- Photo courtesy of Chris Chapman
- Kevin Moore and Daniel Pivovar in In the Heat of the Night
Playwright Matt Pelfrey’s stage adaptation of In the Heat of the Night takes place in 1962 in Argo, Ala., eight years after the largely toothless Supreme Court ordered an integrated society, and two years before Congress finally bit down and passed the necessary laws to begin to make it happen.
But really, it takes place in our memory of the still-potent 1967 film, a reworking of John Ball’s 1965 novel. Pelfrey more or less adapts them both in his play, now being staged by Pittsburgh Playwrights Theatre Company, condensing the story into a well-meaning and enjoyable 97-minute whodunit that nonetheless strains at its familiarity.
It’s hard to watch this play and not think about the film, and maybe ever harder to see it as anything but another rendering of a tale that’s been copiously told in the past half century. No important story ever grows old, and this one is certainly that. But the current production requires more nuance to give us something fresh to take away.
The story revolves around the murder of a real-estate developer whose project will bring jobs to little Argo, a few of which will probably go to the area’s black citizens, who still live under the weight of now-illegal segregation. That bothers some of the local good ol’ boys, who would rather see white folk get all the jobs — and see black folk lynched like they were in the good ol’ days.
Gillespie (Daniel Pivovar), the town’s big-bellied sheriff, is surprisingly low-keyed in his racism for a man of his time and place. Some other townspeople — the mayor (Arthur Peden), a cop (Tal Kroser), a restaurant clerk (Adam Seligson) — are not. Then, into their lives comes Virgil Tibbs (Kevin H. Moore), a black police detective from Pasadena, Calif., who’s passing through town, and who helps them investigate the murder, despite the festering resistance that surrounds him.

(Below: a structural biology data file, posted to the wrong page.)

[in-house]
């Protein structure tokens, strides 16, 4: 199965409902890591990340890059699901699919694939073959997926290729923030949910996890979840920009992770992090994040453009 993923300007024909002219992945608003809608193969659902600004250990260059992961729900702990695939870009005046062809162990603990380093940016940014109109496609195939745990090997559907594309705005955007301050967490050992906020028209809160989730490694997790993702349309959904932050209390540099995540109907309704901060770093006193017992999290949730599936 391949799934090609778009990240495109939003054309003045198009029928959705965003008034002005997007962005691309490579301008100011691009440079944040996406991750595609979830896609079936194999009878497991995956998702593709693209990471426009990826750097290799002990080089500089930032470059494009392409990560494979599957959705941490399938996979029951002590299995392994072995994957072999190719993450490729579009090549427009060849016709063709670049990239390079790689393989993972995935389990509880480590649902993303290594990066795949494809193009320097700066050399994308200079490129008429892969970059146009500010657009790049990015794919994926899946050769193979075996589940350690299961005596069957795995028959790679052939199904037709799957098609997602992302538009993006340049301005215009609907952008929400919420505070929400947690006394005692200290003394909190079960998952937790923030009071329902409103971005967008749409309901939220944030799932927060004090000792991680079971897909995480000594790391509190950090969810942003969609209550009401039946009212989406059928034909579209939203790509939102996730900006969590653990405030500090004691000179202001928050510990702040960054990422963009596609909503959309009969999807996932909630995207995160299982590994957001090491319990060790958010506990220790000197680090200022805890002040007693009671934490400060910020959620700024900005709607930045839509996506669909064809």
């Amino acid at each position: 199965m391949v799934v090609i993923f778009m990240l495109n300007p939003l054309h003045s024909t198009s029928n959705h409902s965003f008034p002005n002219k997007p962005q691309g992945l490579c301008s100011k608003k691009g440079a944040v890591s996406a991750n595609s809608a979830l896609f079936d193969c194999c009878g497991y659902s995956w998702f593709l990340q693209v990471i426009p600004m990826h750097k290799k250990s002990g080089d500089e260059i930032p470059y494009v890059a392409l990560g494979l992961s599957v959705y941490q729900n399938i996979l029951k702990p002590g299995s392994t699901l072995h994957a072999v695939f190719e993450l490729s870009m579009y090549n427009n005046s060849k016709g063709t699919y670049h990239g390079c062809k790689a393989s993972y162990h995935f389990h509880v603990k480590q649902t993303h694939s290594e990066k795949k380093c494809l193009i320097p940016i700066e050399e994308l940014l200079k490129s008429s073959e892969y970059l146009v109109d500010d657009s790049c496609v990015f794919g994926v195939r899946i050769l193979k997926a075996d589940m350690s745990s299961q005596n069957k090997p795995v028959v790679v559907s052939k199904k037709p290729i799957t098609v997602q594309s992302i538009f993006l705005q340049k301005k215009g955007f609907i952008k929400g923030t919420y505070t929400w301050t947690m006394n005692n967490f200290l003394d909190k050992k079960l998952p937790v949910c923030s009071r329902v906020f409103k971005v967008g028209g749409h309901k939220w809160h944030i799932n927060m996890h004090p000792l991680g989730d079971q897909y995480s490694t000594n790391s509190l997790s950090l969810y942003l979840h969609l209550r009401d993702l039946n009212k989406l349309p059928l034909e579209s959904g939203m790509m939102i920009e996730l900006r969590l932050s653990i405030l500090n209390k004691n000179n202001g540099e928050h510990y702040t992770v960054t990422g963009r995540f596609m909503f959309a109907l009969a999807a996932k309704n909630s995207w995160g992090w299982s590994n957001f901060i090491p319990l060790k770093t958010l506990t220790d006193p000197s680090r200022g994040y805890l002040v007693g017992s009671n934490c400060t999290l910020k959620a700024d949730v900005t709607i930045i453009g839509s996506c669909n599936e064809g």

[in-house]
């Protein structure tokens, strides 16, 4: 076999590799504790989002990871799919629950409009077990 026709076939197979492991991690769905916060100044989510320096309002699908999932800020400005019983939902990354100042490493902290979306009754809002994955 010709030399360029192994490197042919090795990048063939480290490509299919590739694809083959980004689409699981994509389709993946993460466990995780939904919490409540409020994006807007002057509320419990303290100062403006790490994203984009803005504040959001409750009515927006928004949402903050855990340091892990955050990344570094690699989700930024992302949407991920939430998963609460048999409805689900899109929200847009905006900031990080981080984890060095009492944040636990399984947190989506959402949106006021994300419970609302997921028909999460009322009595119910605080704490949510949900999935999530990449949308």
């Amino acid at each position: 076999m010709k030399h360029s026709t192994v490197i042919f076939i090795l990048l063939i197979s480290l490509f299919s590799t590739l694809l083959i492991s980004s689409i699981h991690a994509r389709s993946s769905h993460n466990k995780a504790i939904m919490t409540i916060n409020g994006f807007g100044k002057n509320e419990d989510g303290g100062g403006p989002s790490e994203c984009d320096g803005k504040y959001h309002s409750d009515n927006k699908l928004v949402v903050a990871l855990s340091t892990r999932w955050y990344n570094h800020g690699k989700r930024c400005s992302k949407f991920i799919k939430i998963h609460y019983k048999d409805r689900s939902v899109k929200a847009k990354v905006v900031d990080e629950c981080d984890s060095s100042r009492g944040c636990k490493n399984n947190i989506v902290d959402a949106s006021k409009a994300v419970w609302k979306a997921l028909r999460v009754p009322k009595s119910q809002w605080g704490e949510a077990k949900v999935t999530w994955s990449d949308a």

Director Monteze Freeland makes excellent use of a spare stage, and Piper Clement’s lighting ably focuses our attention. No seat in this theater is more than three rows back, yet most of the actors perform at a volume that could reach a second balcony. It’s deafening at times in a play that could well be as loud as a whisper and still elucidate its point, and it makes the drama’s racism feel too aggressively arrogant when it need only be quietly confident. The result is a story told in black and white through caricatures who never seem to grow or live in the moment.
Not all of the actors fall into this trap. Peden, shrill as the mayor, is coolly absorbing as a local big shot (some actors play multiple roles), and Seligson modulates effectively for two of his. The standout is Jonathan Visser as an Argo cop who hesitantly begins to like and respect Tibbs. Their relationship often strains, but it still offers some muted hope in the cacophony of national disgrace.